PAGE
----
Johannes Brahms - 3 Violin Sonatas (2020)
Johannes Brahms - 3 Violin Sonatas (2020)
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The Strad presents: an exclusive premiere of the complete Violin Sonatas of Johannes Brahms, including a full documentary about unique and remarkable instruments used.

Performers

  • Daniel Kurganov, violin
  • Constantine Finehouse, piano

Sonata No 1 in G Major, Op. 78 "Regenlied" (1878-1879)

  • 1 Vivace ma non troppo
  • 2 Adagio
  • 3 Allegro molto moderato

Sonata No 2 in A major, Op. 100 "Thun" (1886)

  • 1 Allegro amabile
  • 2 Andante tranquillo
  • 3 Allegretto grazioso / quasi andante

Sonata No. 3 in d minor, Op. 108 (1886-1888)

  • 1 Allegro
  • 2 Adagio
  • 3 Un poco presto e con sentimento
  • 4 Presto agitato

 

Instruments used

  • 1706 Joseph Guarneri filius Andrea violin
  • 1868 J.B. Streicher & Sohn "the Brahms Piano"
  • 1886 Chickering & Son Concert Grand 9'2

 

What began as a commitment to discover Brahms’s sound-world ended up as an exercise in developing personal freedom, and discovering collaboration on truly equal terms.

The Brahms Age really commenced as I first stepped into the hall for the initial recording first session. I was immediately captivated by the visual beauty of the 1868 Streicher “Brahms Piano”. Its deep wooden facade, tempered by the delicate fissures in its varnish, was complemented by a golden decal, gleaming yet clearly touched by time. The instrument's appearance was a mirror to its sound: sumptuously velvet, yet with a defining clarity.

Historical instruments have been explored extensively within the context of Baroque and Classical music. In Romantic-era music, a combination of denser compositions and the emergence of powerful orchestras and modern concert grands has led violinists into a metaphorical “arms race”. The incentives haven’t been there to explore Brahms’s sound world with instruments of the time, as the broader cultural and sonic expectations for that style of music prioritize bigger sound, sharper articulations, and pronounced projection. Raw gut strings and old pianos aren’t playing that game. Intriguingly, the realm of art gives us a foot in the door to engage in creative interference/destruction and drive taste. This mirrors the allure of great speakers whose more subdued tones draw listeners closer.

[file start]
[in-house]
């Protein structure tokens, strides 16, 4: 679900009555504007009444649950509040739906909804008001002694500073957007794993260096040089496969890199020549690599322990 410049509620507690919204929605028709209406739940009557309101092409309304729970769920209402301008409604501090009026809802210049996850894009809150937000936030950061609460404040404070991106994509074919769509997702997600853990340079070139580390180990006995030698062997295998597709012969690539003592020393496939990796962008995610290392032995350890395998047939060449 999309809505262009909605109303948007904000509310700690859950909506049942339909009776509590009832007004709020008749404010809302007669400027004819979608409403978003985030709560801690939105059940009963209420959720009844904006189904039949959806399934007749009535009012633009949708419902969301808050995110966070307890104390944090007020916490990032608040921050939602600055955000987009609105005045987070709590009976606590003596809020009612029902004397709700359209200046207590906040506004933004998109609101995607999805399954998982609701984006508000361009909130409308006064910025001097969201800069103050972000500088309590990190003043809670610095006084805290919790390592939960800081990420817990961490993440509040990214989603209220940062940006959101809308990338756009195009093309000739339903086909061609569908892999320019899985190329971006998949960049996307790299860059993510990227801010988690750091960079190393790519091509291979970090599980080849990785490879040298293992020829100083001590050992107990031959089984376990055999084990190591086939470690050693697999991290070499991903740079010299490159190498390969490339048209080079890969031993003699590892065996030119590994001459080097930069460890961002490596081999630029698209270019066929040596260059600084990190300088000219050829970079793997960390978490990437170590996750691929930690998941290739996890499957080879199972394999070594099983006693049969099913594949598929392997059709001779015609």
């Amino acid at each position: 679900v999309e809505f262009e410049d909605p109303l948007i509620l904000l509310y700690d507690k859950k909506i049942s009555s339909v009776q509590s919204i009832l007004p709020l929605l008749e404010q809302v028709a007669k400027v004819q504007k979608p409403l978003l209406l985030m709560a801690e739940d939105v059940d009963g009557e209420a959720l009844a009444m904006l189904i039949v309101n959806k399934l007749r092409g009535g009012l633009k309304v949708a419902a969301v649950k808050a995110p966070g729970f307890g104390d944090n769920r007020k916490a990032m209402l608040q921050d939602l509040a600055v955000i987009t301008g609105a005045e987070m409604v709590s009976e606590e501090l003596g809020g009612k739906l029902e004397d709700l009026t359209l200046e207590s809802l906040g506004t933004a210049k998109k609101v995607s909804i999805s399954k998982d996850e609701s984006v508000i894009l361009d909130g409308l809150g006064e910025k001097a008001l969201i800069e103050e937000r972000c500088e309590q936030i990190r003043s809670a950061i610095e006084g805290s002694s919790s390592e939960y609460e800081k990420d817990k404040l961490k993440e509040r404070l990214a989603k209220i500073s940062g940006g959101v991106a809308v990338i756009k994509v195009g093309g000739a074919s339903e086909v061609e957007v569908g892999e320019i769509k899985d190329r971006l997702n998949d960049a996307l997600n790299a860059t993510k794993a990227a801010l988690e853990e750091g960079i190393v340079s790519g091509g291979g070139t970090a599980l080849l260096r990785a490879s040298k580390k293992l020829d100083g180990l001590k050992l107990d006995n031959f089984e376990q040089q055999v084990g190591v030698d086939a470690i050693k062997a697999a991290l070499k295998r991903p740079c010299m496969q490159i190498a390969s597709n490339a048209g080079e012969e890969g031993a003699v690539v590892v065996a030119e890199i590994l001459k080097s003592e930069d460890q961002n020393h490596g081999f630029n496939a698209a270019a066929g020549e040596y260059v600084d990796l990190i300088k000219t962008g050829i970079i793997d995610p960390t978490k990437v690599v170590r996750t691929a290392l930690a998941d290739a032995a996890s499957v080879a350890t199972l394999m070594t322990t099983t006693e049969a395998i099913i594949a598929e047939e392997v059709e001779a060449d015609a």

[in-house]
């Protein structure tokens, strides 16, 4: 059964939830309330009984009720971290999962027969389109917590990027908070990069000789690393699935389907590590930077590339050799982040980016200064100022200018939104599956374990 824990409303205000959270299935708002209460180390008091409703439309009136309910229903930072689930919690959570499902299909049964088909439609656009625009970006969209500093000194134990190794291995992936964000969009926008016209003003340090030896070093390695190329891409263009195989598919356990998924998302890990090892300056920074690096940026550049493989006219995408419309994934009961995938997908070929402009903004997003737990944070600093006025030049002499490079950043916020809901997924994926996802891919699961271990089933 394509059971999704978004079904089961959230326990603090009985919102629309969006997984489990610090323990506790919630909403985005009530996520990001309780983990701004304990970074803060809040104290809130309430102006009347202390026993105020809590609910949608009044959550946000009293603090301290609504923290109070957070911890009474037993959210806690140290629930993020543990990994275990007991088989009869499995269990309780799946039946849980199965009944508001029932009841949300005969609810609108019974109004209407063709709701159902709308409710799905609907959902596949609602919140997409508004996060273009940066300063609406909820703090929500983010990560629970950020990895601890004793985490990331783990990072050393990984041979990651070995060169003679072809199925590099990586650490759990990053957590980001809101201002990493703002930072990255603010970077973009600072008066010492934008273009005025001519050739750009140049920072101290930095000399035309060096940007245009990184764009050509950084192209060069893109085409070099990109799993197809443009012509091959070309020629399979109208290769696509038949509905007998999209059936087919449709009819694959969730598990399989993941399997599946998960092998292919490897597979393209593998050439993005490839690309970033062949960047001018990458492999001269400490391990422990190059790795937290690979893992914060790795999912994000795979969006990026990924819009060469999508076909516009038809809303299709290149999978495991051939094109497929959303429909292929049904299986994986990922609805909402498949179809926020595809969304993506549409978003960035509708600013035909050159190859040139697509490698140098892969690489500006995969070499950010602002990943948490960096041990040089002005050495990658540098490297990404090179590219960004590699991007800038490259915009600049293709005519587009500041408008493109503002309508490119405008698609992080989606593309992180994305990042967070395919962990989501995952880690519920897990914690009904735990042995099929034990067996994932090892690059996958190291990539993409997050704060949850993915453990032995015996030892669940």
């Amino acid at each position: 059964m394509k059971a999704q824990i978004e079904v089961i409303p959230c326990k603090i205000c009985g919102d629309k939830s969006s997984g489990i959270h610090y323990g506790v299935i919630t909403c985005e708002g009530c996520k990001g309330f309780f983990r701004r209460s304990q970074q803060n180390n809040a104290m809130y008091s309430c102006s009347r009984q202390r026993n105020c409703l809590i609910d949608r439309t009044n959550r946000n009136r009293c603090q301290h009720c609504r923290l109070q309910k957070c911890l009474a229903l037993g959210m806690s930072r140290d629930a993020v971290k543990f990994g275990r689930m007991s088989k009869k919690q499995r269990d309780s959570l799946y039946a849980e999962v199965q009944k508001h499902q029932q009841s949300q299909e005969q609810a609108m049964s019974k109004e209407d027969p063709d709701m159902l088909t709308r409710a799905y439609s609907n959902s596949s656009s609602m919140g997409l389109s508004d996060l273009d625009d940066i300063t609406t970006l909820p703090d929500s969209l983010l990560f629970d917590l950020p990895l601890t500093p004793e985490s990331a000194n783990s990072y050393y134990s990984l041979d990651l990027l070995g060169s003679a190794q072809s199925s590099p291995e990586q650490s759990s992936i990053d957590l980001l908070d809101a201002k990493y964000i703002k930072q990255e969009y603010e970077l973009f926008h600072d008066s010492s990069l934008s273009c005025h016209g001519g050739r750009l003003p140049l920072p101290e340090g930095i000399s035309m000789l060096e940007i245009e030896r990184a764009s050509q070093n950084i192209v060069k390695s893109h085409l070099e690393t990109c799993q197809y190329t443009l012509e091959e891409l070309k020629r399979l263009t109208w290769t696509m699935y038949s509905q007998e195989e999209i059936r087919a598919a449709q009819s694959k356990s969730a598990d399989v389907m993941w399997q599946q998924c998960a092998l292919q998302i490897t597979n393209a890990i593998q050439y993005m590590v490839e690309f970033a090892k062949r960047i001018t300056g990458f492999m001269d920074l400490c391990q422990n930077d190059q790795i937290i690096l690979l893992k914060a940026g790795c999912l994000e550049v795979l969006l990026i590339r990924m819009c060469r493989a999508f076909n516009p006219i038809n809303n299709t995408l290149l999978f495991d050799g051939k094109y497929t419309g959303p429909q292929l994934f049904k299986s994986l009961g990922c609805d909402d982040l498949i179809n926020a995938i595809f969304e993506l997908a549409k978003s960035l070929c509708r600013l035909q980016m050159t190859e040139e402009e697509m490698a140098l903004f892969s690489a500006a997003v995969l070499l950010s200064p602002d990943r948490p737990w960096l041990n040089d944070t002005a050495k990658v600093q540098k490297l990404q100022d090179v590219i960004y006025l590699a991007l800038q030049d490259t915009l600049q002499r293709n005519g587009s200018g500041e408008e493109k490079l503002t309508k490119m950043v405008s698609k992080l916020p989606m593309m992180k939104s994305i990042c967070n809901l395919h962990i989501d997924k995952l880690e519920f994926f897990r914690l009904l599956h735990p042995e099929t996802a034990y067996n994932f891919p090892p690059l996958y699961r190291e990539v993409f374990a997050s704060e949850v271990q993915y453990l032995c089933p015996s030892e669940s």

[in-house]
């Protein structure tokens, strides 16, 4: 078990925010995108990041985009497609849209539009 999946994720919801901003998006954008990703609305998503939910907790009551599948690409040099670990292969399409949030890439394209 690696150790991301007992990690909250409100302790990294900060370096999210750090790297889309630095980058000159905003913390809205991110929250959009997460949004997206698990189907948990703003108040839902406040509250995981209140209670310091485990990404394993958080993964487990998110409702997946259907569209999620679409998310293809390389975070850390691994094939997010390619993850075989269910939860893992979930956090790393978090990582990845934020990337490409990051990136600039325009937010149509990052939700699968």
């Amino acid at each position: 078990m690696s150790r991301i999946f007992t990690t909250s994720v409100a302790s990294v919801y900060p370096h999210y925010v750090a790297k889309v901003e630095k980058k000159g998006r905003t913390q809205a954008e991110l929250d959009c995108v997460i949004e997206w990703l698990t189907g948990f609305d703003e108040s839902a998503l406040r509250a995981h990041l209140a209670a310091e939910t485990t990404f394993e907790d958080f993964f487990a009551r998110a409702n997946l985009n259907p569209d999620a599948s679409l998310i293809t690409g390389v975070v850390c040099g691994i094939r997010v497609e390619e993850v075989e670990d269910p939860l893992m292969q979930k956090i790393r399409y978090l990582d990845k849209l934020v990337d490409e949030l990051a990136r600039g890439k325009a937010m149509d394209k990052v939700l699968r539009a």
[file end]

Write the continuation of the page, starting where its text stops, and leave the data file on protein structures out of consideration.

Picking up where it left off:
I hope this documentary and album can inspire chamber musicians to seek out growth opportunities and seize the artistic first-mover-advantage in their respective spheres. and mIt’s worth considering several questions as you watch the film:

  • How do the tonal qualities of the piano shape one’s anticipation of the violin's sound?
  • What is the relationship between a dynamics and color?
  • In the realm of chamber music (with a piano), how does one typically contend with issues of balance? Do inherent and ineradicable disparities exist between the violin and the modern concert grand piano?
  • How does the raw gut E string affect the way melodies are executed on the violin?”

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